|Year||4% Interest||Total Interest||Mortgage Balance|
Annually rolled-up lifetime mortgage of £70,000 with a 5% compound interest rate
|Year||5% Interest||Total Interest||Mortgage Balance|
Please note that the figures in the above tables are only examples. The amount you pay will depend on your circumstances, the product you choose and the lifespan of your loan. Think Plutus can help you crunch the numbers to get an idea of what your loan will cost you.
Is it possible to pay the interest on equity release?
There are lifetime mortgage products that give you the option to pay off some or all of the interest in regular payments. If you decide to do it this way, the mortgage will cost you less in the long-term. Different lenders offer different deals for doing this so if it’s something you would like to do then talk to your adviser about it. When you take out a interest only lifetime mortgage where monthly repayments are involved, the amount you can repay may be assessed on the basis of your income.
What other costs are there in equity release?
If you decide to proceed with an equity release scheme, you will have to hire a solicitor to process all of the legal work for you. Your solicitor will consult with you to ensure everything is in order right up until the point where the money is released.
If you bought your home with a mortgage, you may remember that you needed to have a formal house survey conducted to establish the property’s value before the mortgage could be confirmed. The same rule applies with releasing equity.
A surveyor will evaluate the property and report their findings to the lender you are working with. Your lender will usually secure a valuation for you, but you should always check that the surveyor is RICS registered.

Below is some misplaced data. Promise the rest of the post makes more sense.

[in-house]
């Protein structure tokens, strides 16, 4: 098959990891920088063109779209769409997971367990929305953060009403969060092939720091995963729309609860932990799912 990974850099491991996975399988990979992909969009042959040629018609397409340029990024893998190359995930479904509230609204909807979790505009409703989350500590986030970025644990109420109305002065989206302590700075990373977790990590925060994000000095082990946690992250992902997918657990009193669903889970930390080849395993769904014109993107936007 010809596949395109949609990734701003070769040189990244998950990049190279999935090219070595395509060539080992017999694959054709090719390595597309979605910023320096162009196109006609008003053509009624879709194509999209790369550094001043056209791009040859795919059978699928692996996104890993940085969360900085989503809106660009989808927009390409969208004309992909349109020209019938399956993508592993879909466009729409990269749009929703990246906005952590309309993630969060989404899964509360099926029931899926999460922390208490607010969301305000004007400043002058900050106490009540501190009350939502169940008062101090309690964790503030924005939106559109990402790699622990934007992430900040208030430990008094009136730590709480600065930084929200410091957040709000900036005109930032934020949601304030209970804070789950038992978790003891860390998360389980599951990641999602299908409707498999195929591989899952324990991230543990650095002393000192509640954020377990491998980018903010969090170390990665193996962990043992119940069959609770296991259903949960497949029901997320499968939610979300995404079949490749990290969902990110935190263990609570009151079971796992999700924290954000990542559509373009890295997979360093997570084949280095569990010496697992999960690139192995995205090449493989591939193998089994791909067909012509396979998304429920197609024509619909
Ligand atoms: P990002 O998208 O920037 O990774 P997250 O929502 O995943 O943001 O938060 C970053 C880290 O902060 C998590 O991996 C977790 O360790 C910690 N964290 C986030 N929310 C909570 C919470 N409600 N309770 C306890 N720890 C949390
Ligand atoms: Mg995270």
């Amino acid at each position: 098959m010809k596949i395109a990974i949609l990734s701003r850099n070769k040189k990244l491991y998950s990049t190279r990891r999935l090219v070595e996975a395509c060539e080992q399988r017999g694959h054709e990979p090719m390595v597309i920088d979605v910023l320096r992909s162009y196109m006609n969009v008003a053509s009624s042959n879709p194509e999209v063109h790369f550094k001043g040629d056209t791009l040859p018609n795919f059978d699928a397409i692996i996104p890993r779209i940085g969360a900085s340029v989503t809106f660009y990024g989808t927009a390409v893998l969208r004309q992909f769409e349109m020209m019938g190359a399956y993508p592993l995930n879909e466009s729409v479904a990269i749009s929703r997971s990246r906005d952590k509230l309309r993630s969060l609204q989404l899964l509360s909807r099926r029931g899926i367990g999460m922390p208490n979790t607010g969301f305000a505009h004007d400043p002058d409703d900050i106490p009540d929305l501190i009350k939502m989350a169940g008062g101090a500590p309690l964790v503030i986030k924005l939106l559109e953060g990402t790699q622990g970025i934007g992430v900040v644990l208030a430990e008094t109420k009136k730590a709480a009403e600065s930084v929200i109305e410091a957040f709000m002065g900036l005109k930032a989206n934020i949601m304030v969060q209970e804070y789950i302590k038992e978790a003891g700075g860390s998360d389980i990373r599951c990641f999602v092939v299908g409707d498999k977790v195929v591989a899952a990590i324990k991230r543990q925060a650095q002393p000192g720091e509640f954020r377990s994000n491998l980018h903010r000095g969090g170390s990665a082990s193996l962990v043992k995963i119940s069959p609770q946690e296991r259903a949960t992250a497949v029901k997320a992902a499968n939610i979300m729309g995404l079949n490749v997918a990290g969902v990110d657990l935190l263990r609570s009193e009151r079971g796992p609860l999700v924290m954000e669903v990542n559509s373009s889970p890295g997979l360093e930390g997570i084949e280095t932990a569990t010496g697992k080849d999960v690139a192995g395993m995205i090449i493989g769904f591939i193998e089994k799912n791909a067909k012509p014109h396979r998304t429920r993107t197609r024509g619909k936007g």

When do you have to pay the fees?
Adviser fees vary – some are payable upfront, some are paid out of the loan and some are added to the loan
Lender admin/application fees
If these fees apply, they are usually paid when the plan begins and your money is released
With lifetime mortgages, the interest is usually paid off when you die, sell your home or move into permanent residential care
If it applies, this fee is usually paid when the application is submitted
Typically paid once the application is completed and funds are released
What is the total cost of the charges?
Typically, the sum of all the charges involved amounts to between £2,000 and £3,000. As there is a lot of variation in the fees from one lender to the next, it’s difficult to give a specific amount without knowing your individual circumstances.
For example, the application fees vary greatly between lenders. Some don’t charge these fees at all, while others structure their plans so that you get cashback to cover the costs for you.
There is so much variation between lenders and deals, which is why it’s so important to get the correct advice from an adviser with whole-of-market access.
If you are seriously considering releasing equity from your home, you should carefully consider the pros and cons of equity release. You should also seek expert advice to ensure you know everything that will be involved. You should never make any big financial decision lightly, and releasing equity is a huge decision.
Please note that if you have any outstanding mortgage balance on your property, this will have to be paid off using the equity you release. Whatever cash remains can be spent as you please, for example to boost your retirement income or offer financial support to a loved one.
Speak to the experts at Think Plutus and we’ll walk you through everything you need to know. This includes the costs that you will need to consider with equity release. This will enable you to establish whether it is the right option for you.